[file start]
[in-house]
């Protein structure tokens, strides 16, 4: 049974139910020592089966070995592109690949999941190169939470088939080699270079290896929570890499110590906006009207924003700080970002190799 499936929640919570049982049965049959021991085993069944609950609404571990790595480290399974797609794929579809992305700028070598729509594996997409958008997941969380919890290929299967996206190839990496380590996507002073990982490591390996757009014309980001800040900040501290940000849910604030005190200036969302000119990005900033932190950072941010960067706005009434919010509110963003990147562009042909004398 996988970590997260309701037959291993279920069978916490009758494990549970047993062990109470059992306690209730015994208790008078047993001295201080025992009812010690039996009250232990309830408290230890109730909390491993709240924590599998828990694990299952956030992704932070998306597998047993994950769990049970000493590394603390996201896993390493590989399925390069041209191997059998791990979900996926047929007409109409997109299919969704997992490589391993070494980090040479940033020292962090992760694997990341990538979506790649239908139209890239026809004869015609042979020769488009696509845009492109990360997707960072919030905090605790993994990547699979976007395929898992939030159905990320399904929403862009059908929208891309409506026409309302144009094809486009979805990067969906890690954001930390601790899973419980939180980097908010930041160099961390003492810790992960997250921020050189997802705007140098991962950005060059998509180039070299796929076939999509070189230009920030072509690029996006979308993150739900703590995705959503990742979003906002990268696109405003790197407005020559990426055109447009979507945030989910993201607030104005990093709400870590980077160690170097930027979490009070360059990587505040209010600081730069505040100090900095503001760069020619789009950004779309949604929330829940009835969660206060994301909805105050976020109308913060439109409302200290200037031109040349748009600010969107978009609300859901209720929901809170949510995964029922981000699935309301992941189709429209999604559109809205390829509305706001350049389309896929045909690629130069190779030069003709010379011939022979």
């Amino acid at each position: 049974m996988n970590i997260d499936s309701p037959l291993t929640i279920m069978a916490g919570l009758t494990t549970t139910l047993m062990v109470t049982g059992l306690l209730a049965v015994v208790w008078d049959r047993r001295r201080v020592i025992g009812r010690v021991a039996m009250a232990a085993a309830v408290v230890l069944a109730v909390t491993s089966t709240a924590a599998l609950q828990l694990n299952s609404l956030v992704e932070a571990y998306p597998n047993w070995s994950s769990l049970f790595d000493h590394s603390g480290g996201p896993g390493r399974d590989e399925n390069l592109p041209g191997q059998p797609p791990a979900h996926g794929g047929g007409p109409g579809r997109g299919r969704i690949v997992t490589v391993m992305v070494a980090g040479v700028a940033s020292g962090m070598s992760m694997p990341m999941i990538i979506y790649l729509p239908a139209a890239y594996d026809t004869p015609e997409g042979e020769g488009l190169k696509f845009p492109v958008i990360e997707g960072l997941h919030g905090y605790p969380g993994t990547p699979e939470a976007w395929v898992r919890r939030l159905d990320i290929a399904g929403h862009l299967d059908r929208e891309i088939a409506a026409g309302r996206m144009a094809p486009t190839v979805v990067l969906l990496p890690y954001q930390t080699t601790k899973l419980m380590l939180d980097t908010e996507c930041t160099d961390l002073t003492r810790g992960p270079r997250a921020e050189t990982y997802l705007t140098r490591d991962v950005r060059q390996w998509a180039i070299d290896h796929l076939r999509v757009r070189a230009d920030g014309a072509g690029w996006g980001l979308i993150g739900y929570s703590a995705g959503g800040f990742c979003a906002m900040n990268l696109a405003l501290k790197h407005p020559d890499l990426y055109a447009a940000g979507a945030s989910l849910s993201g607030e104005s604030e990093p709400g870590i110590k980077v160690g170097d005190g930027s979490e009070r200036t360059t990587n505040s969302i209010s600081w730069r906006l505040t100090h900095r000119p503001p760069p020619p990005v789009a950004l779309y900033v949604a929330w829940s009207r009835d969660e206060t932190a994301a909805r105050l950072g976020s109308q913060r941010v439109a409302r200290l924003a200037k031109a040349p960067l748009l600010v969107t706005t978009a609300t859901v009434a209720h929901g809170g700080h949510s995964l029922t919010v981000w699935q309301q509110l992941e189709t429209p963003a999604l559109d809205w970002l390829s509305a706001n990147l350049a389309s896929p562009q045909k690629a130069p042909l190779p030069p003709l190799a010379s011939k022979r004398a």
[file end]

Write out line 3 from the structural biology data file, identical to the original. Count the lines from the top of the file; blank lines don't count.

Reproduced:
């Amino acid at each position: 049974m996988n970590i997260d499936s309701p037959l291993t929640i279920m069978a916490g919570l009758t494990t549970t139910l047993m062990v109470t049982g059992l306690l209730a049965v015994v208790w008078d049959r047993r001295r201080v020592i025992g009812r010690v021991a039996m009250a232990a085993a309830v408290v230890l069944a109730v909390t491993s089966t709240a924590a599998l609950q828990l694990n299952s609404l956030v992704e932070a571990y998306p597998n047993w070995s994950s769990l049970f790595d000493h590394s603390g480290g996201p896993g390493r399974d590989e399925n390069l592109p041209g191997q059998p797609p791990a979900h996926g794929g047929g007409p109409g579809r997109g299919r969704i690949v997992t490589v391993m992305v070494a980090g040479v700028a940033s020292g962090m070598s992760m694997p990341m999941i990538i979506y790649l729509p239908a139209a890239y594996d026809t004869p015609e997409g042979e020769g488009l190169k696509f845009p492109v958008i990360e997707g960072l997941h919030g905090y605790p969380g993994t990547p699979e939470a976007w395929v898992r919890r939030l159905d990320i290929a399904g929403h862009l299967d059908r929208e891309i088939a409506a026409g309302r996206m144009a094809p486009t190839v979805v990067l969906l990496p890690y954001q930390t080699t601790k899973l419980m380590l939180d980097t908010e996507c930041t160099d961390l002073t003492r810790g992960p270079r997250a921020e050189t990982y997802l705007t140098r490591d991962v950005r060059q390996w998509a180039i070299d290896h796929l076939r999509v757009r070189a230009d920030g014309a072509g690029w996006g980001l979308i993150g739900y929570s703590a995705g959503g800040f990742c979003a906002m900040n990268l696109a405003l501290k790197h407005p020559d890499l990426y055109a447009a940000g979507a945030s989910l849910s993201g607030e104005s604030e990093p709400g870590i110590k980077v160690g170097d005190g930027s979490e009070r200036t360059t990587n505040s969302i209010s600081w730069r906006l505040t100090h900095r000119p503001p760069p020619p990005v789009a950004l779309y900033v949604a929330w829940s009207r009835d969660e206060t932190a994301a909805r105050l950072g976020s109308q913060r941010v439109a409302r200290l924003a200037k031109a040349p960067l748009l600010v969107t706005t978009a609300t859901v009434a209720h929901g809170g700080h949510s995964l029922t919010v981000w699935q309301q509110l992941e189709t429209p963003a999604l559109d809205w970002l390829s509305a706001n990147l350049a389309s896929p562009q045909k690629a130069p042909l190779p030069p003709l190799a010379s011939k022979r004398a």